There is also great research showing the positive effect of Eccentric Strengthening Exercise to the Wrist Flexors to improve both Strength and Length of the muscle. Eccentric Muscle Contraction is when the muscle is being activated while lengthening. This would be performed by slowly lowering the wrist to the starting position over a period of 5 seconds for 2 sets of 10 repetitions.
It is also important to assess posture overall. Many symptoms of carpal tunnel syndrome can be the result of improper posture at the shoulders and neck. A few simple exercises to help correct any imbalances at the shoulders and neck should be part of the carpal tunnel program such as Shoulder External Rotation and Upper Traps Stretch.
Even with all the treatment approaches listed previously, if the underlying problem, such as inappropriate stresses placed to the body while at work, are not corrected the problem will resurface. Physical Therapist also play an important part in educating the patient on proper ergonomics and even visit work sites to properly set up office spaces to ensure proper arm and wrist position.
3. Western medicine also uses nonsteroid anti-inflammatory drugs such as Aleve and naproxen, or even some steroid drugs taken orally.
4. Localized steroid injections. Steroid injections can be used for mild and moderate forms of this syndrome, and are very effective for temporary relief. However, these injections are not recommended for severe carpel tunnel syndrome.
5. Acupuncture. Acupuncture is also very effective for mild to moderate forms of this syndrome. The points used are PC 7 Da Ling and PC 6 Nei Guang Usually after inserting the needles at these two points, it is effective to introduce electrical stimulation whose direction should be toward the fingertip. The patient should feel the needle sensation radiating to the tips of the fingers and sometimes feels swelling and sore and experiences electrical shock to the fingertip. This treatment is most effective three times a week for a month, while during the nighttime she should wear a cock-up splint for sleep. Many patients get excellent results from the combination of these two treatments.
|1||Da Ling||Pericardium 7||In the middle of the transverse crease of the wrist, between the tendons of palmaris longus and flexor carpi radialis||Cardiac pain, palpitation, stomach ache, vomiting, mental disorders, epilepsy, stuffy chest pain in the hypochondriac region, convulsion, insomnia, irritability, foul breath, pain of the elbow, arm and hand.|
|2||Nei Guang||Pericardium 6||2 inch above the transverse crease of the wrist, between the tendons of palmaris longus and flexor radialis||Cardiac pain, palpitation, stuffy chest, pain in the hypochondriac region, stomach ache, nausea, vomting, hiccup, mental disorders, epilepsy, insomnia, febrile diseases, irritability, malaria, contracture and pain of the elbow, arm and hand.|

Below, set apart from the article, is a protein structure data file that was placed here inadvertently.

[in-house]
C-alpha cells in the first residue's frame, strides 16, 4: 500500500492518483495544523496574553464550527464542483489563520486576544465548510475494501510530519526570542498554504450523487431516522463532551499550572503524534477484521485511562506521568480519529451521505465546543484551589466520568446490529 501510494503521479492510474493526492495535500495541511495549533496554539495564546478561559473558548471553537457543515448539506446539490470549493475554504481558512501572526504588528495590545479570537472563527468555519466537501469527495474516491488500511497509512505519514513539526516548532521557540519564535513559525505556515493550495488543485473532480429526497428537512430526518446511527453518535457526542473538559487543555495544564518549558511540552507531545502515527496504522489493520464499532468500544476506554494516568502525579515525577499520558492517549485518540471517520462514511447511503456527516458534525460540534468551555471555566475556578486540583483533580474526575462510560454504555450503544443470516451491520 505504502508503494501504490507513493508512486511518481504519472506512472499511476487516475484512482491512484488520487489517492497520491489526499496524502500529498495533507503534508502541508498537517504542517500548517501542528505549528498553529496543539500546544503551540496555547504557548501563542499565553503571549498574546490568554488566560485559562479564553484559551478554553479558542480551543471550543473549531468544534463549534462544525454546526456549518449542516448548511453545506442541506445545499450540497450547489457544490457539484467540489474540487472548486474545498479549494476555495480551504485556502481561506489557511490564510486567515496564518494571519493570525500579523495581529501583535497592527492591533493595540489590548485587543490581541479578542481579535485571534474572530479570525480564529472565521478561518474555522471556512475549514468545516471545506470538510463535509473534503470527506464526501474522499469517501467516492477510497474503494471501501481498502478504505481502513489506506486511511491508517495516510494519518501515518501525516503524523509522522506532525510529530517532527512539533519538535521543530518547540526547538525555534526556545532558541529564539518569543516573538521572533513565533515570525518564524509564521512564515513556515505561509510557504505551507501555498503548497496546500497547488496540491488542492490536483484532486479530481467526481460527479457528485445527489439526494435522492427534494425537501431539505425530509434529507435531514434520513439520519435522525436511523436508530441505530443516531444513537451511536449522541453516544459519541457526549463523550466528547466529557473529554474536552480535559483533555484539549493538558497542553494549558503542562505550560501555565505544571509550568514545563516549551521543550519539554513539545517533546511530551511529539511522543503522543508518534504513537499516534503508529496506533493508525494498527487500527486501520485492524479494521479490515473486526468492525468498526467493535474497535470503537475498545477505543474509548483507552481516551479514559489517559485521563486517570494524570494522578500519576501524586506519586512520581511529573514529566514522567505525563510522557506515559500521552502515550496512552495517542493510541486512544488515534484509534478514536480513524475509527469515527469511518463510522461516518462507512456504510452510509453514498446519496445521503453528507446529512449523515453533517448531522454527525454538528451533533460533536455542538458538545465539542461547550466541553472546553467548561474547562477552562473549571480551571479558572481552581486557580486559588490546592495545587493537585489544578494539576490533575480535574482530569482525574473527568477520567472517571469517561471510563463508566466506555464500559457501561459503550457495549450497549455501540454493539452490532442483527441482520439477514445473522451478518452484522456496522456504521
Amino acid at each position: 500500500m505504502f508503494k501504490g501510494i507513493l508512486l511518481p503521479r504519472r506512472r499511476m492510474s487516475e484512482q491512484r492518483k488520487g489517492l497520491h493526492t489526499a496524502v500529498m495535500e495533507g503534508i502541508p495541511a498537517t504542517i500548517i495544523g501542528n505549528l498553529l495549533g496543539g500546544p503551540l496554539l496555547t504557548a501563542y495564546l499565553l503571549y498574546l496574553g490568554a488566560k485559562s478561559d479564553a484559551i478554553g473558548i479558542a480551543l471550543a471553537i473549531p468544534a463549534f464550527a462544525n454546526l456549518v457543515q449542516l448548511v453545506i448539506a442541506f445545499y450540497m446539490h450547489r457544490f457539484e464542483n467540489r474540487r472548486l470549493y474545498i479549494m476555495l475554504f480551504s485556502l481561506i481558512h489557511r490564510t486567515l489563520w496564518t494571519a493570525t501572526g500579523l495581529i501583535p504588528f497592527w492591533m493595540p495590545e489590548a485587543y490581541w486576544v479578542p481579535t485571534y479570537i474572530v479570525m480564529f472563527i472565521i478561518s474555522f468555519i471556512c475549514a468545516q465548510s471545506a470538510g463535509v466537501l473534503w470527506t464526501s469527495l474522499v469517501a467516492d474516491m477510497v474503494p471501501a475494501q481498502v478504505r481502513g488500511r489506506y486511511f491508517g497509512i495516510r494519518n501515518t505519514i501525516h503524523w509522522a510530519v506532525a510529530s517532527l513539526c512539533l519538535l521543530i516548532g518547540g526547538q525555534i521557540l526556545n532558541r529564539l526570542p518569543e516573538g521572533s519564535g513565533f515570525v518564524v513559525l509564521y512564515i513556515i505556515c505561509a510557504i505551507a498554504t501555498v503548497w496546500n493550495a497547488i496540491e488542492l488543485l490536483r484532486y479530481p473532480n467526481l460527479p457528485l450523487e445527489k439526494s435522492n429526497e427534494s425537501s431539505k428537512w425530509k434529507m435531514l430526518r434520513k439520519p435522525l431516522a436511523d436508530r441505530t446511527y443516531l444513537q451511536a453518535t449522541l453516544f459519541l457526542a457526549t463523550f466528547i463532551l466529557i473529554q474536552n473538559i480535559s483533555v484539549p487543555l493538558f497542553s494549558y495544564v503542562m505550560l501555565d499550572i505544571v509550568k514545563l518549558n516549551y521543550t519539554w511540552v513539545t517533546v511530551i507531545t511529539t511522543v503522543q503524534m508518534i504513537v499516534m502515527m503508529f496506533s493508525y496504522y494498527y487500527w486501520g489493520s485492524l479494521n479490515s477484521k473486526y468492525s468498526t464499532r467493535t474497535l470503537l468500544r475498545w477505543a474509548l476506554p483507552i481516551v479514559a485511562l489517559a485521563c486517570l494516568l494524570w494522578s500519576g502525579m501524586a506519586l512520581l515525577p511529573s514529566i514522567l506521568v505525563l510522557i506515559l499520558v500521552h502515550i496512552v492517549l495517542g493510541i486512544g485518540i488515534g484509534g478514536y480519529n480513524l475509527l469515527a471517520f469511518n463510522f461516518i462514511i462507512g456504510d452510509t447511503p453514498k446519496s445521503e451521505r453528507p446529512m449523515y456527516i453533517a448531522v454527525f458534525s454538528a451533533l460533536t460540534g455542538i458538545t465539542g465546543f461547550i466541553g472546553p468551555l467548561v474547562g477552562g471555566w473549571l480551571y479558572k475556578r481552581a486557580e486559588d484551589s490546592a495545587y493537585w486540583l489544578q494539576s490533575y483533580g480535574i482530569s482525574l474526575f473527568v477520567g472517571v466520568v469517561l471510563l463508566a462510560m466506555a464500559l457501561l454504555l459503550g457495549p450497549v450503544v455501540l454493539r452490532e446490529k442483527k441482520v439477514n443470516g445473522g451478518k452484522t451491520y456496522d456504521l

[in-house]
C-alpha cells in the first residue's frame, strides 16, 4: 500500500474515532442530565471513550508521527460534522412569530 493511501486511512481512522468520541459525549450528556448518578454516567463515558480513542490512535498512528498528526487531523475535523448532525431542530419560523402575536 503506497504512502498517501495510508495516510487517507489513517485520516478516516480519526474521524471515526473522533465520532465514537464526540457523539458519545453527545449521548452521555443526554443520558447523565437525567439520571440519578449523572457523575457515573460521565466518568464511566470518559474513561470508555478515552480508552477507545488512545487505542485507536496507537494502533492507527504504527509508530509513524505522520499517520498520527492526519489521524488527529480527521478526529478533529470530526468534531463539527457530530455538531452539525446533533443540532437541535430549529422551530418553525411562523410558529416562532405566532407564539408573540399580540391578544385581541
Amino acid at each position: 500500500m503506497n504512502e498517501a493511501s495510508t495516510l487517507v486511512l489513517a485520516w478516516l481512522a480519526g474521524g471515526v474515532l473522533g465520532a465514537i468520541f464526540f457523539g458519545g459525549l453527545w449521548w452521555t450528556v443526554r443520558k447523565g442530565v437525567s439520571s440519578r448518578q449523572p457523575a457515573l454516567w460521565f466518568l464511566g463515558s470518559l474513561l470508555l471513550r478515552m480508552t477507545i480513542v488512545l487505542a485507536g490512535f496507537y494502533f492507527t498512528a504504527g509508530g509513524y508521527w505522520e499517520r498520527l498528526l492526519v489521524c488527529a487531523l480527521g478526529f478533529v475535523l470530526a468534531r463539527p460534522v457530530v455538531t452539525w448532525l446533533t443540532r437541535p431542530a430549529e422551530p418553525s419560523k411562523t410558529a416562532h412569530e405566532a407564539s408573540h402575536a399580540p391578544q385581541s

|3||Qu Ze||Pericardium 3||On the transverse cubital crease, at the ulnar side of the tendon of biceps brachii||Cardiac pain, palpitation, febrile diseases, irritability, stomach ache, vomiting, pain in the elbow, arm and hand, tremor of the hand and arm.|
For severe carpel tunnel syndrome, surgery is the best option. There are two major type surgeries, i.e. open hand surgery and endoscopic surgery.
In carpal tunnel release, your surgeon cuts the tissue that holds joints together (carpal ligament) to relieve the pressure on your median nerve. You’ll have local or regional anesthesia, and you’ll usually go home soon after your surgery. Surgery usually results in significant improvement in your symptoms, but you still may experience some residual numbness, pain or weakness.
In endoscopic surgery, your surgeon performs carpal tunnel release through one or two small incisions in your hand or wrist using a device with a tiny camera attached to it (endoscope) to see inside the carpal tunnel.
Jessica underwent my treatment for a total of 12 visits and used a cock-up splint at night and rested her hand for one month without typing. Gradually her symptoms lessened and she felt much less numbness and tingling sensation; her hands recovered their strength as well.
Tips for both acupuncturists and patients:
1. A clear diagnosis is necessary. Some patients feel numbness and tingling in their fingers and hands without having carpel tunnel syndrome. These sensations might be due to rheumatoid arthritis, osteoarthritis and other causes and if the diagnosis is not correct, the acupuncture and a cock-up splint cannot help.
2. The insertion of the acupuncture needles for the two points PC7 and PC 6 should not be too deep, about ½ inch, however, the electrical stimulation should be as strong as possible and as tolerable so it will bring enough energy to flow through the carpal tunnel and decrease the swelling of the hand.
3. I usually encourage the patient to wear the cock-up splint not only at night, but as much as is practicable during the day, while driving, doing housework, etc. which will greatly improve the patient’s rest on the median nerve and the carpal tunnel.